Japan's Moon Lander Regains Power A Week After Successful Lunar Landing

Japan’s Moon Lander Regains Power A Week After Successful Lunar Landing

Japan's Moon Lander Regains Power A Week After Successful Lunar Landing

Two previous Japanese lunar missions — one public and one private — have failed.

Tokyo:
Japan’s Moon lander has resumed operations, the space agency said on Monday, indicating that power had been restored. After it landed on January 20, JAXA had said that problems with the craft’s solar batteries meant they were not generating power.

Japan’s Moon lander has resumed operations, the space agency said on Monday, indicating that power had been restored. After it landed on January 20, JAXA had said that problems with the craft’s solar batteries meant they were not generating power.

“Last evening we succeeded in establishing communication with SLIM, and resumed operations,” JAXA said on X, formerly Twitter.

“We immediately started scientific observations with MBC, and have successfully obtained first light for 10-band observation,” it said, referring to the lander’s multiband spectroscopic camera.

The agency posted on X an image shot by the Smart Lander for Investigating Moon (SLIM) of “toy poodle”, a rock observed near the lander.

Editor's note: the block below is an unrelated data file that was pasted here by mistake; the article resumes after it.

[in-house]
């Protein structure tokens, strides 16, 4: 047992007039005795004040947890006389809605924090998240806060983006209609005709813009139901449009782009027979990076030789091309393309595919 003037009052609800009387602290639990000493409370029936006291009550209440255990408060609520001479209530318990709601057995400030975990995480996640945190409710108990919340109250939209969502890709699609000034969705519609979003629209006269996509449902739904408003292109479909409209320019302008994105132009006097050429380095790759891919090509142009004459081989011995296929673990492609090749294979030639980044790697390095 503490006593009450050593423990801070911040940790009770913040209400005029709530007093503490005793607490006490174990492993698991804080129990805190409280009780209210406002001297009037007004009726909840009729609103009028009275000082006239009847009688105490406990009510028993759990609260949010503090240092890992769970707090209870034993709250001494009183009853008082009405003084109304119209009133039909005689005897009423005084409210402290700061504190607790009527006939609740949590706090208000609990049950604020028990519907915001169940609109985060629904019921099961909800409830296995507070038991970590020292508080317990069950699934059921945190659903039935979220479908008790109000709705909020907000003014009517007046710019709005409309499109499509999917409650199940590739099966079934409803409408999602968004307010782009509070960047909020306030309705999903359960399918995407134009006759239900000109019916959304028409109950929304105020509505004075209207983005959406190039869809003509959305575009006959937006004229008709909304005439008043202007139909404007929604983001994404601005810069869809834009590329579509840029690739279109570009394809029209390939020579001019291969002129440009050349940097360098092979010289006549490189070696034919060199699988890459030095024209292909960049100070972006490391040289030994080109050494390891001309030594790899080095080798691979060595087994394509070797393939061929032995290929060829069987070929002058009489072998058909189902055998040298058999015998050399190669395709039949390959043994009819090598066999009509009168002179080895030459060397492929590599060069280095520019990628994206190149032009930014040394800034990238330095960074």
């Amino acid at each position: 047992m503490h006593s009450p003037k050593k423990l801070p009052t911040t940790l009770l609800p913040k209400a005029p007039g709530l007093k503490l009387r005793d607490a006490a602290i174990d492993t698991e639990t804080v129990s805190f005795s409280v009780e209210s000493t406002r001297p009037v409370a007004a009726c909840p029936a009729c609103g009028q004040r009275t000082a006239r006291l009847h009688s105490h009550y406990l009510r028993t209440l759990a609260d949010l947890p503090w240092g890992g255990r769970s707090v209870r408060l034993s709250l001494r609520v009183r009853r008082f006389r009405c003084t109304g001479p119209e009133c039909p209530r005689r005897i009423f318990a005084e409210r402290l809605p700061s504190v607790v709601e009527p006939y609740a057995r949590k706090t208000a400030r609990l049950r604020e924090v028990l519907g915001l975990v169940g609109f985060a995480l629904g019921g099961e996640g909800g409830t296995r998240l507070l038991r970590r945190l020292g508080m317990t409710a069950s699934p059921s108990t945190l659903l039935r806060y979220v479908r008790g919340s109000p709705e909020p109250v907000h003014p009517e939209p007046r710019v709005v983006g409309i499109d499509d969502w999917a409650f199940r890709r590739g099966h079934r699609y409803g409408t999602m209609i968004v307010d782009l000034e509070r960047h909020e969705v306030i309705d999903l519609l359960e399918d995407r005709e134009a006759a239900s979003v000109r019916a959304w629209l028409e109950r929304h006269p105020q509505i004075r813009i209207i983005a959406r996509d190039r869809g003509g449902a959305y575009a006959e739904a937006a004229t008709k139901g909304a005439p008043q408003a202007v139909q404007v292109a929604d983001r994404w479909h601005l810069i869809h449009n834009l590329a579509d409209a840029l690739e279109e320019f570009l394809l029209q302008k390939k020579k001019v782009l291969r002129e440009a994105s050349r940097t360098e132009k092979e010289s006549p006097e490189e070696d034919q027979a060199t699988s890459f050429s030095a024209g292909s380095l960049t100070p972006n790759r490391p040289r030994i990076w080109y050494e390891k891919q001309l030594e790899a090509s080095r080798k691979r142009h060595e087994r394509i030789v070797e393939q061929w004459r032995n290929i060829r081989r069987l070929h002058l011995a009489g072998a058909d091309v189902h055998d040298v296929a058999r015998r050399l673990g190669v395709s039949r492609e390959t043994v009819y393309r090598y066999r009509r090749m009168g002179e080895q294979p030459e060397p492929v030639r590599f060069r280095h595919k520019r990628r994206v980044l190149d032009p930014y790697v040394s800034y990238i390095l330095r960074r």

The touchdown made Japan only the fifth nation to achieve a soft lunar landing, after the United States, the Soviet Union, China and India.

But around three hours after landing, JAXA decided to switch SLIM off with 12 percent power remaining to allow for a possible resumption when the sun’s angle changed.

The lander achieved its goal of landing within 100 metres of its target, touching down 55 metres away.

That is much more precise than the usual landing zone range that experts put at several kilometres.

SLIM was aiming for a crater where the Moon’s mantle, the usually deep inner layer beneath its crust, is believed to be exposed on the surface.

Two probes detached successfully, JAXA said — one with a transmitter and another designed to trundle around the lunar surface beaming images to Earth.

This shape-shifting mini-rover, slightly bigger than a tennis ball, was co-developed by the firm behind the Transformer toys.

Russia, China and other countries from South Korea to the United Arab Emirates are also trying their luck to reach the Moon.

US firm Astrobotic’s Peregrine lunar lander began leaking fuel after takeoff this month, dooming its mission.

Then contact with the spaceship was lost over a remote area of the South Pacific after it likely burned up in the Earth’s atmosphere on its return.

NASA has also postponed plans for crewed lunar missions under its Artemis programme.

Two previous Japanese lunar missions — one public and one private — have failed.

In 2022, the country unsuccessfully sent a lunar probe named Omotenashi as part of the United States’ Artemis 1 mission.

In April, Japanese startup ispace tried in vain to become the first private company to land on the Moon, losing communication with its craft after what it described as a “hard landing”.

(Except for the headline, this story has not been edited by NDTV staff and is published from a syndicated feed.)